Lastly, desire means having a burning desire for freedom. As the choice of words suggests, this isn’t just a meek interest in obtaining spiritual freedom. Most people with a burning desire may have already tried other spiritual practices with limited success, and Vedanta is their last resort. They are also mature enough know that the world cannot provide real happiness—only the temporary kind—and instead, are seeking something they can rely on for lasting satisfaction.
If you are a seeker, you may already have the above mentioned qualifications to some degree. But in most cases, they will need to be made stronger before advancing to jnana yoga. For one who is already qualified, understanding of Vedanta will come easily and learning will be a pleasure. Like running a marathon or swimming a mile—you’re either ready for jnana yoga or you’re not. One must have the fitness and the desire to cross the finish line. Some seekers might even find that they need to re-qualify after learning Self-knowledge. They realize that in order to progress in their spiritual journey, they still have areas which need work, for example, karma yoga and gaining a sense of humility.
We can divide jnana yoga into three stages: shravana, manana, and nidhidyasana. The first, shravana, is listening to the teachings for an undetermined length of time from a qualified teacher who is able to unlock the meaning of the teachings (prakriyas). This may involve putting a temporary hold on our beliefs that we have developed over a lifetime. Vedanta can often sound counter-intuitive because ignorance is hardwired, which is why it’s important to approach it with an open mind.
Manana, the second stage, is the removal of any doubt left over from hearing the teachings and is characterized by a period of question and answer between student and teacher. Manana is marked by much reflection, and clarifying, and testing the logic of the teachings.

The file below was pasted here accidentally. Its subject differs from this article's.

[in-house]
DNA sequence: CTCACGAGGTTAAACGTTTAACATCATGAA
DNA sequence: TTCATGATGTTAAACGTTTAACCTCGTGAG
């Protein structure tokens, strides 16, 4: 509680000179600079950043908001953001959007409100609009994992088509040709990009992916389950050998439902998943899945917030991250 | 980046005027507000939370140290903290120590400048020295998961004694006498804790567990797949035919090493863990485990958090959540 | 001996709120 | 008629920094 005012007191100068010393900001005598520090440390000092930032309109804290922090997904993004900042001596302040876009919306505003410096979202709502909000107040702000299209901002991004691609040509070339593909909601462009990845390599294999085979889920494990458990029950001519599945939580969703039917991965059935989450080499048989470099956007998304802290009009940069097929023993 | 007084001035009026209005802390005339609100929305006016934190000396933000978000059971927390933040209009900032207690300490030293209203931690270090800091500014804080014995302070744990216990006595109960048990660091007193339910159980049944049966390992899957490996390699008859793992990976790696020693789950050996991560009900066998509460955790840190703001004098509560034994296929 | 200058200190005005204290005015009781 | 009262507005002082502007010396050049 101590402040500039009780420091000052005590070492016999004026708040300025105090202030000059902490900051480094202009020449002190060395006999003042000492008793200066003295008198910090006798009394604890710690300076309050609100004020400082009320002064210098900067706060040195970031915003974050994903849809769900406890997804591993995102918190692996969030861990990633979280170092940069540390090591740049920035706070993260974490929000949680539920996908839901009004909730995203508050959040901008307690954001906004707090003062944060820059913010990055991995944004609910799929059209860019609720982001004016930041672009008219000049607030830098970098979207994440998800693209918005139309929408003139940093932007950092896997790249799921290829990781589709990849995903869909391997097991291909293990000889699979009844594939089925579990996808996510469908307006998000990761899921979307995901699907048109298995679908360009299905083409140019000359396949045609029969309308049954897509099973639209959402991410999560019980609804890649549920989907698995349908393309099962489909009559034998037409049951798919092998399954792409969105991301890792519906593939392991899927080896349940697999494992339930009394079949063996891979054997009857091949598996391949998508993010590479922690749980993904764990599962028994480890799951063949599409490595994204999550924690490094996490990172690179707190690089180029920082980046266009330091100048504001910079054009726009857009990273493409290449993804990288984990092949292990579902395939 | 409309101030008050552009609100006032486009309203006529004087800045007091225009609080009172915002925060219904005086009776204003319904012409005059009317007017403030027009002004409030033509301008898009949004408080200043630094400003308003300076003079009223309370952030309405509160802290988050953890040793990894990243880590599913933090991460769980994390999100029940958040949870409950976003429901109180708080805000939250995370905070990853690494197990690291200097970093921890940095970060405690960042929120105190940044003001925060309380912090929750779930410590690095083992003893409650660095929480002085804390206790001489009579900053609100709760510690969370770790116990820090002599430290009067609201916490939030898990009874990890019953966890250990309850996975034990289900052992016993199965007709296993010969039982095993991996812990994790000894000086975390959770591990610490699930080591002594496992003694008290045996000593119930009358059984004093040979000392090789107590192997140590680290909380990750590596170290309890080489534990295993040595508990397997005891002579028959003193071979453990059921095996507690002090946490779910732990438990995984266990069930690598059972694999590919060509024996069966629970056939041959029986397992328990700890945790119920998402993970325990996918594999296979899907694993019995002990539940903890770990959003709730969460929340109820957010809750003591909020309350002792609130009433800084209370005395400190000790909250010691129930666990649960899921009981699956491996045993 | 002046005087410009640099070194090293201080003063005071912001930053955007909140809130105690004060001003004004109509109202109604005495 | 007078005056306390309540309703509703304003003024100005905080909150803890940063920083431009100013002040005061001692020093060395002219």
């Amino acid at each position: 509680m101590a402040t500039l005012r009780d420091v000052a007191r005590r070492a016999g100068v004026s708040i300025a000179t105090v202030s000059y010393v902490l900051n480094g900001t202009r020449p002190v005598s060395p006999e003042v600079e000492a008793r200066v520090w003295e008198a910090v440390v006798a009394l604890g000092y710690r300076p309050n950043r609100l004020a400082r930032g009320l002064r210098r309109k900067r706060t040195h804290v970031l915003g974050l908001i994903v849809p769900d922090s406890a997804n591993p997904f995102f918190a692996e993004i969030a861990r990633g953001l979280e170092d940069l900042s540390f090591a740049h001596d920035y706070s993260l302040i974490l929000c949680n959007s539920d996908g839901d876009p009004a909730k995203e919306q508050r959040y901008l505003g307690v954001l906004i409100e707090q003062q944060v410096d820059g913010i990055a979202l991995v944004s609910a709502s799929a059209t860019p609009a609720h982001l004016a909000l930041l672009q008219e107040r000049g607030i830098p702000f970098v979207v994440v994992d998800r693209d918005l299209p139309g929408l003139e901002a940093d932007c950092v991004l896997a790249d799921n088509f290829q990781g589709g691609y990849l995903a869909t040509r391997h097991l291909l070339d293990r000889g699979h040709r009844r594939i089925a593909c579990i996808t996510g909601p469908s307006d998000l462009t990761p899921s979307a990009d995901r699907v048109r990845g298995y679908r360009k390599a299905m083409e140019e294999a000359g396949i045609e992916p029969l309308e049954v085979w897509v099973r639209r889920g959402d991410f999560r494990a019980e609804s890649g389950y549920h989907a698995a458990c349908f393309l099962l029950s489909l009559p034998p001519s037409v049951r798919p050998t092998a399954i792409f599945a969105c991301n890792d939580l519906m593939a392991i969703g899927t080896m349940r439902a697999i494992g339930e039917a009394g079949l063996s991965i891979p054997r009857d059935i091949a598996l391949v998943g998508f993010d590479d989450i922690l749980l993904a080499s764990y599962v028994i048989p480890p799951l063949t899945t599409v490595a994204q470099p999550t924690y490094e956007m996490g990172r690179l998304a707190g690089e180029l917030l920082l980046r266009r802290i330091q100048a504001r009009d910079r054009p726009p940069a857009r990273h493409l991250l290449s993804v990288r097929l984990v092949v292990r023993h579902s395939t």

Lastly, nidhidyasana is the removal of habitual behavior (leftover binding tendencies) and the assimilation of the teachings. In the shravana stage, one would say, There is the Self. But in the nidhidyasana stage, one would say, I am the Self. This cognitive shift, from realizing “there is the Self” to actualizing it as “I am the Self” is what leads to liberation (moksha). It is also what separates the academic study of Vedanta (indirect knowledge) from actual Vedanta as a vehicle for freedom (direct knowledge).
But jnana yoga isn’t really about acquiring knowledge, more than, the removal of ignorance through a process that includes qualified guidance, repetition and constant discrimination (between what's "real" and what's not). This is because ignorance is tenacious and just learning Self-knowledge doesn’t guarantee that it will stick. One must still do the work, absorb it and integrate it.
Once Self-knowledge is gained, it’s like a set of tools we can make use of on a daily basis. So, first we must obtain the right tools, and then we must apply them to the task at hand (in this case, the removal of ignorance). The result is the slow elimination of that which binds us, and prevents us from seeing that we are already free.